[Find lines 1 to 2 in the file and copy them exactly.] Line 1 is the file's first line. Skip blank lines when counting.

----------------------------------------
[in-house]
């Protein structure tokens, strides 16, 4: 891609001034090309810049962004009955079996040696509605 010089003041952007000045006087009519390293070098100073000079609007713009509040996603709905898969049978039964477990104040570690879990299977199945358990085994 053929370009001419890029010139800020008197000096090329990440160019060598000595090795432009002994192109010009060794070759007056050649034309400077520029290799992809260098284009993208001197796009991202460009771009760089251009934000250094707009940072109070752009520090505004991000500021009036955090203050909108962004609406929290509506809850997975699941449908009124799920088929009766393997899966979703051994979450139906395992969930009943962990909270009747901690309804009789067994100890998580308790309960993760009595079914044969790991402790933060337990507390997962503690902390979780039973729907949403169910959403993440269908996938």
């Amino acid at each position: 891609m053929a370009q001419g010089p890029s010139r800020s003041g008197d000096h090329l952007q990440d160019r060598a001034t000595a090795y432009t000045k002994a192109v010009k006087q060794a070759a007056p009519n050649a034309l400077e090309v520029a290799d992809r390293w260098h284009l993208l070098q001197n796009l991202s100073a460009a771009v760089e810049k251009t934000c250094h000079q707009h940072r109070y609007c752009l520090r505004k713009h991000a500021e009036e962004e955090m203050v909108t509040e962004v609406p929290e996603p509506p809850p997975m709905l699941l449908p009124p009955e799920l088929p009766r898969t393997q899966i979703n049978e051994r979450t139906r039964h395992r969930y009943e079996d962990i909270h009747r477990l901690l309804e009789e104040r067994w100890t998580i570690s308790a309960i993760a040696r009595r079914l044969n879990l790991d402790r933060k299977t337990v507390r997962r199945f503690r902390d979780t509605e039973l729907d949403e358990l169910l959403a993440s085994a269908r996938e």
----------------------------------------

[in-house]
């Protein structure tokens, strides 16, 4: 891609001034090309810049962004009955079996040696509605 010089003041952007000045006087009519390293070098100073000079609007713009509040996603709905898969049978039964477990104040570690879990299977199945358990085994 053929370009001419890029010139800020008197000096090329990440160019060598000595090795432009002994192109010009060794070759007056050649034309400077520029290799992809260098284009993208001197796009991202460009771009760089251009934000250094707009940072109070752009520090505004991000500021009036955090203050909108962004609406929290509506809850997975699941449908009124799920088929009766393997899966979703051994979450139906395992969930009943962990909270009747901690309804009789067994100890998580308790309960993760009595079914044969790991402790933060337990507390997962503690902390979780039973729907949403169910959403993440269908996938």